This month commemorates the 40th anniversary of President Richard Nixon’s declaration of a “War on Drugs,” marking a concurrent increase in the number of Americans in U.S. prisons. According to the American Civil Liberties Union (ACLU), the War on Drugs, while costing the country roughly a trillion dollars over since its inception, has produced little to no effect on the supply of or demand for drugs in the U.S. Drug use has actually risen (thirteen-fold since 1980), and the costs associated with it, including the prosecuting and incarcerating of drug offenders, has increased along with it. But not only is the War on Drugs not cost effective, it is and has from the beginning been a racist, sexist, and classist war.
The facts behind this so-called “war” and the accompanying rates of incarceration are staggering: there are currently 2.3 million Americans behind bars, a 500% increase in the last three decades. According to Drug Policy Alliance, drug use and selling occurs at the same rate across racial and ethnic groups, yet people of color are dramatically disproportionately represented in U.S. prisons – three-fourths of all people in prison for drug offenses are people of color. According to a 2006 report by the ACLU, African Americans make up an estimated 15% of drug users, but they account for 37% of those arrested on drug charges, 59% of those convicted and 74% of all drug offenders sentenced to prison.
Due to the passage of mandatory minimums, three-strikes laws, and federal sentencing guidelines, people are more likely to be convicted and have longer sentences. This has had a large effect on the socioeconomic and racial makeup of our prisons. For example, federal sentencing guidelines dictate that judges impose the same five-year prison sentence for possession of five grams of crack as for 500 grams of powder cocaine. Because 80% of convicted crack users are black, this outrageous disparity has helped to fill U.S. prisons with millions of black low-level users. With stronger sentencing laws surrounding certain drugs, racism is implicit in the War on Drugs.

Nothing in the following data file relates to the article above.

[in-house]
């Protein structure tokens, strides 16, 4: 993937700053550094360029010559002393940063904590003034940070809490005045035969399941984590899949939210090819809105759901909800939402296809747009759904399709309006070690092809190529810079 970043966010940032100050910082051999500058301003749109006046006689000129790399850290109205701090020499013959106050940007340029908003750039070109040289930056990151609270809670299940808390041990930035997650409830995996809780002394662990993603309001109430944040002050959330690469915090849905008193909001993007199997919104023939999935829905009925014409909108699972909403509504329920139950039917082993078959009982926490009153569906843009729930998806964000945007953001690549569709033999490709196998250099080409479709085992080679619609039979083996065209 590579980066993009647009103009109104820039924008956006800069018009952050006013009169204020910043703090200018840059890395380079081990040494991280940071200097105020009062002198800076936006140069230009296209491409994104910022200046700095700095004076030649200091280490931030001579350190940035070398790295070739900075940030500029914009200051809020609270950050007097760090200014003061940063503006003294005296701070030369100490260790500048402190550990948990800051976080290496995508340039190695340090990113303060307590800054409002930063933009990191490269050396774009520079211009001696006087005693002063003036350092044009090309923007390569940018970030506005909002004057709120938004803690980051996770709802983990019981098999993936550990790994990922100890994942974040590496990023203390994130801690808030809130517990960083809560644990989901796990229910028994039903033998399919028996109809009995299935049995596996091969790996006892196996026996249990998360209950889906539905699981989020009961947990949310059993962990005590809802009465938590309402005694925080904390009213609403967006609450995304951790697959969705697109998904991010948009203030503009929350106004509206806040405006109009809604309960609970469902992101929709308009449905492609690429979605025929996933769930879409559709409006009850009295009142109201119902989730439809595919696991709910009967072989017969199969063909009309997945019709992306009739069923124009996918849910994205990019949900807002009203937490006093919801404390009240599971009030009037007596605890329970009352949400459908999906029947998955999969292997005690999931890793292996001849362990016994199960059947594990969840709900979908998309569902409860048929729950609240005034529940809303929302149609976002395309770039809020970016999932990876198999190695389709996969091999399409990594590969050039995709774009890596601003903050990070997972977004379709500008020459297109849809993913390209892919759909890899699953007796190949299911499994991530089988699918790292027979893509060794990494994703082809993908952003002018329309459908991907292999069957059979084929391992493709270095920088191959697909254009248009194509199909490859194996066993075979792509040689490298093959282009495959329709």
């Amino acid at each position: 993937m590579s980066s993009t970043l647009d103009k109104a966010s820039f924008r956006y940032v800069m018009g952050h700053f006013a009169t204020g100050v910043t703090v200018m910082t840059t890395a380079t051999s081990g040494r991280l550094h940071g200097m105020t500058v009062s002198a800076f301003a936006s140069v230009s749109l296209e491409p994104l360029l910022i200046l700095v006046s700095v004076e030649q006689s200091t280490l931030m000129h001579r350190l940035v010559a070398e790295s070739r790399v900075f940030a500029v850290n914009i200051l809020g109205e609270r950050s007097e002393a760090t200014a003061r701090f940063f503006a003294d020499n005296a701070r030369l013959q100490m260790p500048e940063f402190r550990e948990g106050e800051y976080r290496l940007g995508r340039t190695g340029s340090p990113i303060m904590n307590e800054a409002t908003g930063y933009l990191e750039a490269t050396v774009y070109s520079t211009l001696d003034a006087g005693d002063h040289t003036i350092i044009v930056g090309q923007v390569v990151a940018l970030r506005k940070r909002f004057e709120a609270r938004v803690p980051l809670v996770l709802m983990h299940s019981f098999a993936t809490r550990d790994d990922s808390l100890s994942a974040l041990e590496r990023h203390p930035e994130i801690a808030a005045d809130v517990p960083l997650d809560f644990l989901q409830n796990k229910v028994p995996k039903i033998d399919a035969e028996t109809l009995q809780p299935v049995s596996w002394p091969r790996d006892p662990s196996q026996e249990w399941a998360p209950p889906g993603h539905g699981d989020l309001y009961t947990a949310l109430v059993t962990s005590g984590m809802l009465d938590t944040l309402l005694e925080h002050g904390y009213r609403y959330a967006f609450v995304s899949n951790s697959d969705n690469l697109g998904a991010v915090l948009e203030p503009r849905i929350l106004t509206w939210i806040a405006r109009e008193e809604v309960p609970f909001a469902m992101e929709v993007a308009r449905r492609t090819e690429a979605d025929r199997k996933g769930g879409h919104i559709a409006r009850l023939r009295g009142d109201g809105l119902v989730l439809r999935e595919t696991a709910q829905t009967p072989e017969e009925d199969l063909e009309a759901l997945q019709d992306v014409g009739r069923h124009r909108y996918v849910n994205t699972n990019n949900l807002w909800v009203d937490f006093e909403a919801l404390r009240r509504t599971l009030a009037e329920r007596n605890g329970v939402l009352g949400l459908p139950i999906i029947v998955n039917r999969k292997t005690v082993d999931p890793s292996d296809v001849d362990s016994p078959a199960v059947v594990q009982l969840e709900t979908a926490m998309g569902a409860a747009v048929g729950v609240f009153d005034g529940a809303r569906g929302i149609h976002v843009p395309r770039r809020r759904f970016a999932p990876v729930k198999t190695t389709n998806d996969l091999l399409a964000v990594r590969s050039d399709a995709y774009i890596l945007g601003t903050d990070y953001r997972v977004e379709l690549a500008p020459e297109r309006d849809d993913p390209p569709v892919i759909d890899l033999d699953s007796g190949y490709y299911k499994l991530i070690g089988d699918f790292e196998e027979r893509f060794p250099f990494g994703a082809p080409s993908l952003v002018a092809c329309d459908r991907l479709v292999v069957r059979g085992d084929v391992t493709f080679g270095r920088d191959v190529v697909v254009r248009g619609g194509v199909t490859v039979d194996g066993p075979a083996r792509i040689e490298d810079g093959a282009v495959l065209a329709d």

Women are overrepresented among low level nonviolent drug offenders. Women make up only 7% of today’s prison population, yet the number of all women in prison in the last 30 years has increased by 400%; women of color by 800%. More than two-thirds of women in prison are mothers, 70% of which were convicted of committing a nonviolent crime. The majority of women in prison have less than a high school diploma, many suffer from mental illnesses, others from alcohol and drug dependencies. Over half of all women in prison have experienced some form of sexual violence prior to entering the prison system.
This so-called War on Drugs, with its heavy focus on incarceration, has valued punitive punishment over a rehabilitative response to drug addiction, and has chosen to view drug use as a moral failure and a crime rather than an addiction and a response to the factors that may lead to drug use. Rather than address important societal issues like homelessness, illiteracy, mental illness, sexual abuse, poverty and unemployment, the War on Drugs has created a society that prefers the “quick fix” of locking people behind bars in isolation, serving only to make invisible the factors that lead to crime and in effect making them worse while preventing any further discussion on them.
Declared in 1971 and followed by the creation of the Drug Enforcement Administration two years later, the War on Drugs is an absolute failure on the part of our “criminal justice” system. It has not curbed drug use, has further buried our country in debt, and has led to a seemingly never-ending cycle of violence on the poor communities of this country. The numbers keep rising as more human beings are locked in prison cells each day. The rise of the prison industrial complex, which refers to the rapid expansion of U.S. prisons and inmate populations in conjunction with political and private interests, has been linked directly to the War on Drugs.
“If we cannot destroy the drug menace in America, then it will surely destroy us,” President Richard Nixon told Congress in a special message on June 17, 1971. We can now see that it has not been the “drug menace,” but rather this so-called war that has destroyed us. On this 40 year anniversary, let us remember those that have had to spend their lives in prison cells and their families, helplessly watching from the outside.
On Friday, various anti-drug war groups will be holding vigils in Washington, San Francisco and other cities to remember the drug war’s many victims. See Students for Sensible Drug Policies for more info on vigils and a National Day of Action.
Statistics from U.S. Department of Justice and Bureau of Justice Statistics.